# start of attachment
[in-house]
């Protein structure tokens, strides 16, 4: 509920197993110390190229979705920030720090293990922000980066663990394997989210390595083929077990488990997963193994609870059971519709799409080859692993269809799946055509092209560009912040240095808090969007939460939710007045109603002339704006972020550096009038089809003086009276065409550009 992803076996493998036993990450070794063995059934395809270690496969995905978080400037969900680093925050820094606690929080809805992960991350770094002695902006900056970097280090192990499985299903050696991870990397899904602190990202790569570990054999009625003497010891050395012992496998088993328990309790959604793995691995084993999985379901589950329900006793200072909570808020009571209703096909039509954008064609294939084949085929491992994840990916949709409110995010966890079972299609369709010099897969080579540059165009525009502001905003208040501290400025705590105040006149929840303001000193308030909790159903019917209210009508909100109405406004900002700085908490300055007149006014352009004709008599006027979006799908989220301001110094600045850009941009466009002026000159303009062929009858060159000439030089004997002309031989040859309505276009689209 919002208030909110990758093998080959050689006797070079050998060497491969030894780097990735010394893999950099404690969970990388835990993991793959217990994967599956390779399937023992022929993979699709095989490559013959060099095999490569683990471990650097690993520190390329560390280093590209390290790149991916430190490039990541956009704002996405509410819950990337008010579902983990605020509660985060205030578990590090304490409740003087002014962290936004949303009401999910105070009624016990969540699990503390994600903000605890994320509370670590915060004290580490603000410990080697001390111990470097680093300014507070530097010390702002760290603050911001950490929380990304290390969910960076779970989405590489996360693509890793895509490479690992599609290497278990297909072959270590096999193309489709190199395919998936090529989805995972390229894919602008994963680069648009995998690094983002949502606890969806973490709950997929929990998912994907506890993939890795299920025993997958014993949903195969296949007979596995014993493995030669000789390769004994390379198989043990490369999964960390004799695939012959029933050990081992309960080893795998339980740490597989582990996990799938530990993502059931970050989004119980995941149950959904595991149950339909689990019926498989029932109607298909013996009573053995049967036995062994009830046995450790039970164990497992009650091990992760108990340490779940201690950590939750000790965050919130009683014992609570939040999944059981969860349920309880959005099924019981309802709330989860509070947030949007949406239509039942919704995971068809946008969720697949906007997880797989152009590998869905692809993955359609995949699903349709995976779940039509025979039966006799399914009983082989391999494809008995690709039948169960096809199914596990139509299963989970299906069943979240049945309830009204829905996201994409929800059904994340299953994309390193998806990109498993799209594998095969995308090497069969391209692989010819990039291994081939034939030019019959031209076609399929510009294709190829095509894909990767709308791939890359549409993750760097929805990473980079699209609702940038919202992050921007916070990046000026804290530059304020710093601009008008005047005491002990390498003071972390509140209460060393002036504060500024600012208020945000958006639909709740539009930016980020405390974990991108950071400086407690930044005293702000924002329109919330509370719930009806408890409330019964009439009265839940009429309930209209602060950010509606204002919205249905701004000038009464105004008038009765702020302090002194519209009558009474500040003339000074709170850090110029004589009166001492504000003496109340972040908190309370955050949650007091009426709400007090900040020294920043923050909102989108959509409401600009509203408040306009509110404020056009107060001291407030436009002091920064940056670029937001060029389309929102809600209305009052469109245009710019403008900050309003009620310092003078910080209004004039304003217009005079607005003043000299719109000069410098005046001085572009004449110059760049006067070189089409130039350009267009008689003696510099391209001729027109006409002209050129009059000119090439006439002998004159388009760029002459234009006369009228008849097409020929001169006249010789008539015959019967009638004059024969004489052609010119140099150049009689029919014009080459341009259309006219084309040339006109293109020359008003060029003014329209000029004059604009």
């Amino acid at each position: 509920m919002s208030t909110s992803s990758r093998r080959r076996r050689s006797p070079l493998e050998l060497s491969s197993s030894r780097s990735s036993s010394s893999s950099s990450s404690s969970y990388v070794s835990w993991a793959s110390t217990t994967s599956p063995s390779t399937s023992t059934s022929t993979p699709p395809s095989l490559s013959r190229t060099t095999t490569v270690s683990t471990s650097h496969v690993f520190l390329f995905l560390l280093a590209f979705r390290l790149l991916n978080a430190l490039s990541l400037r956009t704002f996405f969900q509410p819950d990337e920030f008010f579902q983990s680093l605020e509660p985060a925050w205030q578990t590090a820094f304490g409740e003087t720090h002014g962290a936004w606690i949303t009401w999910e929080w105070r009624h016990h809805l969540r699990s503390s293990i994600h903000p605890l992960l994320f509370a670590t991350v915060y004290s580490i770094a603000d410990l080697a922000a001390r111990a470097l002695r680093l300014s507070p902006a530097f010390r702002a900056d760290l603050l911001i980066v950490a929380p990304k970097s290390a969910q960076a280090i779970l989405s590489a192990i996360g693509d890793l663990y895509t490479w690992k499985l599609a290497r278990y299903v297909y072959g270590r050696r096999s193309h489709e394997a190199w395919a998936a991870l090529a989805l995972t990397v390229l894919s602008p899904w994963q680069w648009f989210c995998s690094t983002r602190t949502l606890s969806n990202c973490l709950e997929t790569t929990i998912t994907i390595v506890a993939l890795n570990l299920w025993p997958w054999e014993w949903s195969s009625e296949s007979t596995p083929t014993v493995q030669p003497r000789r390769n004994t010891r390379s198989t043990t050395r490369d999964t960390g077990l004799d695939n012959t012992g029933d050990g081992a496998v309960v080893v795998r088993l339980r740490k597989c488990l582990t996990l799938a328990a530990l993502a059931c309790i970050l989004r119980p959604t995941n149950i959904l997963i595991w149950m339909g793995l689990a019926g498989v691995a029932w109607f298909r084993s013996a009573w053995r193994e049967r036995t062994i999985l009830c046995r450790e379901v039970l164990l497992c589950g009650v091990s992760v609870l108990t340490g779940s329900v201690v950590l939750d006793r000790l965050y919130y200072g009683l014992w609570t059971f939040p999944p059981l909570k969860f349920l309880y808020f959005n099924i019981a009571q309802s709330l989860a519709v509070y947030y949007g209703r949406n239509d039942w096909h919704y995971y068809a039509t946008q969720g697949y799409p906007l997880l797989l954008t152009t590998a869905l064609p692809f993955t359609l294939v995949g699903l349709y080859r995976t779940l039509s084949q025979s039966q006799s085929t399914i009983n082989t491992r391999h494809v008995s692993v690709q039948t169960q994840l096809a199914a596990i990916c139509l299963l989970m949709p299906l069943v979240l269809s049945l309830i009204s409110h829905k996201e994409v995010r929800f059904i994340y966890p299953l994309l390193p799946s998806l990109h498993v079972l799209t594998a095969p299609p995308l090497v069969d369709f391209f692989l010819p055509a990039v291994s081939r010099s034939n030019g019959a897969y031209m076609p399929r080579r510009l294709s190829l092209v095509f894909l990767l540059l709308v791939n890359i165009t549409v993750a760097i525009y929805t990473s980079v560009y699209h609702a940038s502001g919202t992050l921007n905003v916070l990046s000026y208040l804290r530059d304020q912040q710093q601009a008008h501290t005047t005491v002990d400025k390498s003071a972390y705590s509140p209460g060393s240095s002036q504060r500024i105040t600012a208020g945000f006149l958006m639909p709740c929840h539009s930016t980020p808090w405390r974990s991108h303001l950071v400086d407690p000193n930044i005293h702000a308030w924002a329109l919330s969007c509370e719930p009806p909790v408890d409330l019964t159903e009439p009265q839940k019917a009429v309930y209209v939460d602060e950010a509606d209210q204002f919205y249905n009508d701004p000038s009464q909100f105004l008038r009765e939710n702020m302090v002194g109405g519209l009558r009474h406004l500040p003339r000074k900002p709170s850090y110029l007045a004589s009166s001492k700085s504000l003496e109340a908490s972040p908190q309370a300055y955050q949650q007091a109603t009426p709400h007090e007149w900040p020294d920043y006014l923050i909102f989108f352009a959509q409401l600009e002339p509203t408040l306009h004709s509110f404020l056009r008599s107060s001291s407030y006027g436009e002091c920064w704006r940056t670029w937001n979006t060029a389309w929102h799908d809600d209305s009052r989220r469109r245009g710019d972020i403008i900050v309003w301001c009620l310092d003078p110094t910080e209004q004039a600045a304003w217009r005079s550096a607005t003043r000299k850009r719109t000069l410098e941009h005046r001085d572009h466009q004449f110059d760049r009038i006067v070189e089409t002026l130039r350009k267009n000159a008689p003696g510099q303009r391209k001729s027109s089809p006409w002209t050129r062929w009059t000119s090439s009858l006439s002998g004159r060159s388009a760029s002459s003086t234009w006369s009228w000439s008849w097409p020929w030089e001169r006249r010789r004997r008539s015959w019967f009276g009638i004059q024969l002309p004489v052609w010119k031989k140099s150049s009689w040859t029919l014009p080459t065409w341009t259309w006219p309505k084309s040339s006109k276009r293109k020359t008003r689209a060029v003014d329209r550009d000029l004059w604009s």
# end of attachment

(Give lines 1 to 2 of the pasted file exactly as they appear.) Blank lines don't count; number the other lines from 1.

[in-house]
């Protein structure tokens, strides 16, 4: 509920197993110390190229979705920030720090293990922000980066663990394997989210390595083929077990488990997963193994609870059971519709799409080859692993269809799946055509092209560009912040240095808090969007939460939710007045109603002339704006972020550096009038089809003086009276065409550009 992803076996493998036993990450070794063995059934395809270690496969995905978080400037969900680093925050820094606690929080809805992960991350770094002695902006900056970097280090192990499985299903050696991870990397899904602190990202790569570990054999009625003497010891050395012992496998088993328990309790959604793995691995084993999985379901589950329900006793200072909570808020009571209703096909039509954008064609294939084949085929491992994840990916949709409110995010966890079972299609369709010099897969080579540059165009525009502001905003208040501290400025705590105040006149929840303001000193308030909790159903019917209210009508909100109405406004900002700085908490300055007149006014352009004709008599006027979006799908989220301001110094600045850009941009466009002026000159303009062929009858060159000439030089004997002309031989040859309505276009689209 919002208030909110990758093998080959050689006797070079050998060497491969030894780097990735010394893999950099404690969970990388835990993991793959217990994967599956390779399937023992022929993979699709095989490559013959060099095999490569683990471990650097690993520190390329560390280093590209390290790149991916430190490039990541956009704002996405509410819950990337008010579902983990605020509660985060205030578990590090304490409740003087002014962290936004949303009401999910105070009624016990969540699990503390994600903000605890994320509370670590915060004290580490603000410990080697001390111990470097680093300014507070530097010390702002760290603050911001950490929380990304290390969910960076779970989405590489996360693509890793895509490479690992599609290497278990297909072959270590096999193309489709190199395919998936090529989805995972390229894919602008994963680069648009995998690094983002949502606890969806973490709950997929929990998912994907506890993939890795299920025993997958014993949903195969296949007979596995014993493995030669000789390769004994390379198989043990490369999964960390004799695939012959029933050990081992309960080893795998339980740490597989582990996990799938530990993502059931970050989004119980995941149950959904595991149950339909689990019926498989029932109607298909013996009573053995049967036995062994009830046995450790039970164990497992009650091990992760108990340490779940201690950590939750000790965050919130009683014992609570939040999944059981969860349920309880959005099924019981309802709330989860509070947030949007949406239509039942919704995971068809946008969720697949906007997880797989152009590998869905692809993955359609995949699903349709995976779940039509025979039966006799399914009983082989391999494809008995690709039948169960096809199914596990139509299963989970299906069943979240049945309830009204829905996201994409929800059904994340299953994309390193998806990109498993799209594998095969995308090497069969391209692989010819990039291994081939034939030019019959031209076609399929510009294709190829095509894909990767709308791939890359549409993750760097929805990473980079699209609702940038919202992050921007916070990046000026804290530059304020710093601009008008005047005491002990390498003071972390509140209460060393002036504060500024600012208020945000958006639909709740539009930016980020405390974990991108950071400086407690930044005293702000924002329109919330509370719930009806408890409330019964009439009265839940009429309930209209602060950010509606204002919205249905701004000038009464105004008038009765702020302090002194519209009558009474500040003339000074709170850090110029004589009166001492504000003496109340972040908190309370955050949650007091009426709400007090900040020294920043923050909102989108959509409401600009509203408040306009509110404020056009107060001291407030436009002091920064940056670029937001060029389309929102809600209305009052469109245009710019403008900050309003009620310092003078910080209004004039304003217009005079607005003043000299719109000069410098005046001085572009004449110059760049006067070189089409130039350009267009008689003696510099391209001729027109006409002209050129009059000119090439006439002998004159388009760029002459234009006369009228008849097409020929001169006249010789008539015959019967009638004059024969004489052609010119140099150049009689029919014009080459341009259309006219084309040339006109293109020359008003060029003014329209000029004059604009």